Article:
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Old fire engine #1 returns home to Westville

Bill Chace is seated in the old/new fire truck, while Westville Fire Department chief Ken Dunn stands with Andrew and Rhonda Cougias, owners of the Acropole Pizza and Pub.
Bill Chace is seated in the old/new fire truck, while Westville Fire Department chief Ken Dunn stands with Andrew and Rhonda Cougias, owners of the Acropole Pizza and Pub. - contributed

WESTVILLE, N.S. – At any fire station in the area, it’s always a jubilant time when a new fire engine arrives.
Many months, sometimes years of planning and fundraising goes into such an event.
In Westville on Aug. 12 it wasn't the excitement of a new piece of apparatus arriving, but the coming home of an old faithful of the department.
In 1948, Westville Town Council, after consultation with residents, approved the purchase of a state-of-the-art pumper. The LaFrance engine on a GMC 5 Window Chassis, costing $9,000, was state of the art in its time.  
The unit served Westville and surrounding area well until 1974, when it was replaced by a new pumper and placed in reserve.
Westville Fire Department deputy chief Tom Steele remembers the last call for the unit.
“It was the Legion Hall fire in September 1976. 
"Chief Bert Hale asked Sid Stewart and myself to go back to the fire station and get the old engine as we needed the 45-foot ladder that it carried, plus we ran a supply line to the hydrant on Church Street."
Fire department historian George Dooley has gathered quite the file on the engine. Dooley said according to info he has, the truck purchase was pushed by Coun. Emmerson Wilson and adopted by town council. He goes on to recall the truck can pump 500 gallons a minute and carried 125 gallons of water. 
“It had a hose reel with (a one-inch) hose plus 2,500 feet of 2.5-inch hose.
In areas without hydrants, water would be pumped from Bear Brook or Skinners Brook. The GMC Chassis was classed as a "high rider" and was able to travel through deep snow and mud.
In the early 80s, with new equipment arriving, it was stored in various locations in the county then given up as surplus to a former Westville resident. Around the late 90s, it found its way to Ontario and was forgotten.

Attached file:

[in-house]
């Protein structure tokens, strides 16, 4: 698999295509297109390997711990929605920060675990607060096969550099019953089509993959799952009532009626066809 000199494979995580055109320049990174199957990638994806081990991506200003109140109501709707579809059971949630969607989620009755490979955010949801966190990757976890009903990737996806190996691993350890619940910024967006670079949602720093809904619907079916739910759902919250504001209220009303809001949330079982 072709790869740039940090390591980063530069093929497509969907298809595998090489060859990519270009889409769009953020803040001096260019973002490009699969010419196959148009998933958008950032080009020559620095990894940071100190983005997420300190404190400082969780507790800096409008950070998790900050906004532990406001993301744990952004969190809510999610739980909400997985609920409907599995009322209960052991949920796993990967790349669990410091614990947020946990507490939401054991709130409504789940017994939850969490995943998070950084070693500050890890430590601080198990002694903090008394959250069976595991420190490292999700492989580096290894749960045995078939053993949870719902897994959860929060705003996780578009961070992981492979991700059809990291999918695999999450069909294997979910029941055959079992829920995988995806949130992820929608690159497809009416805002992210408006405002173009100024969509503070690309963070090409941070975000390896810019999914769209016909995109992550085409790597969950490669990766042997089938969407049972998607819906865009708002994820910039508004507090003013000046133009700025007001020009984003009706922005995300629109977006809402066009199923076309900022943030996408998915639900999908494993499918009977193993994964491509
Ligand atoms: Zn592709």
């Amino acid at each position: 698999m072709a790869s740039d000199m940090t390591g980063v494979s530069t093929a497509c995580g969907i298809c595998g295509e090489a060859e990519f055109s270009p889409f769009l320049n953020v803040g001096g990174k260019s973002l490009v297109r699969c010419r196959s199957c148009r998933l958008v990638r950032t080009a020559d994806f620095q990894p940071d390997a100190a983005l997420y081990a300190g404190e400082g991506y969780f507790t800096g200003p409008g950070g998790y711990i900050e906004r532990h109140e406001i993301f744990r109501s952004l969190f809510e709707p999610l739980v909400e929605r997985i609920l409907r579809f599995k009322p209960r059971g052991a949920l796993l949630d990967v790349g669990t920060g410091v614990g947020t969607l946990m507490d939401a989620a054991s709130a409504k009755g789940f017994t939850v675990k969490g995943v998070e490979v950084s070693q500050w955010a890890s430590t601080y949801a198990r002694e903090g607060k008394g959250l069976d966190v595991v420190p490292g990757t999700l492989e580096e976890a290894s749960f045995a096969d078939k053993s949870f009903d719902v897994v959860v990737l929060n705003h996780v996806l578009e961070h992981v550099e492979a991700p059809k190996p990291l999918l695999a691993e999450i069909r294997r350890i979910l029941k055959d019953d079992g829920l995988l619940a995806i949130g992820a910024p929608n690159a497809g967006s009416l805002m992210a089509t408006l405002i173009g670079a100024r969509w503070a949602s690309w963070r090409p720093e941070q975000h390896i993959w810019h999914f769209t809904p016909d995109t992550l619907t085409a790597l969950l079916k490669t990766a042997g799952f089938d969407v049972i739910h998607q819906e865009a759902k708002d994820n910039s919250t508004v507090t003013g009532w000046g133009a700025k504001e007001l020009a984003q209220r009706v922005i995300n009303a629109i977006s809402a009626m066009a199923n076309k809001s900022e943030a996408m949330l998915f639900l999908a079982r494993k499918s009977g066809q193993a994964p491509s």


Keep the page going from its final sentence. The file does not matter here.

“It wasn't until a month ago that former Westville resident John D Allen saw an ad on Kijiji that the old engine was for sale in Ontario at a cost of $5,000,” Steele said.
“He quickly contacted Fire Chief Ken Dunn, who spread the info to current members, who all were excited to see the truck returned to Westville. For many, their only views were in old photos, but a way to purchase the truck was out of the question at this time.”

Chief Dunn was adamant about the idea of it getting it back into town.
"The department had just finished Phase 1 of the Victoria Park Project and were in the planning stages of the next phase. Monies raised had to go to that project as promised, plus we had no place to store the unit."
On the sideline, firefighter Bill Chace had contacted the owner of the truck and once the seller heard the history, he knew it had to be sent home. He immediately took it off Kijiji, even though he had many offers to sell, to wait to see it something would develop.
A post and a few photos on the Facebook site 'Westville Past n Present" got people talking. Suggestions to raise money came from business people and citizens alike. 
One particular business understood the Ontario owner would not wait forever for the department to raise the cash and stepped forward to purchase the truck. Andre and Rhonda Cougias, owners of the Acropole Pizza and Pub, contacted Chace and stated their intention to donate the funds to purchase the fire truck. 
Chace’s next quest was to find temporary and longer-term storage. Once this was secured, he approached the membership for approval.
In 2024 the Westville Fire Department will celebrate its 150th anniversary. Over the next few years, the painstaking task of restoring the unit will be carried out. Members are also hoping that through time the pump can be made workable to again pump water.
“It will be a Parade Unit,” Steele said, “travelling to various events in the area, plus other events around the province."

The LaFrance engine on a GMC 5 Window Chassis, with a price tag of $9000 in the late 1940s, was state of the art in its time.
The LaFrance engine on a GMC 5 Window Chassis, with a price tag of $9000 in the late 1940s, was state of the art in its time.

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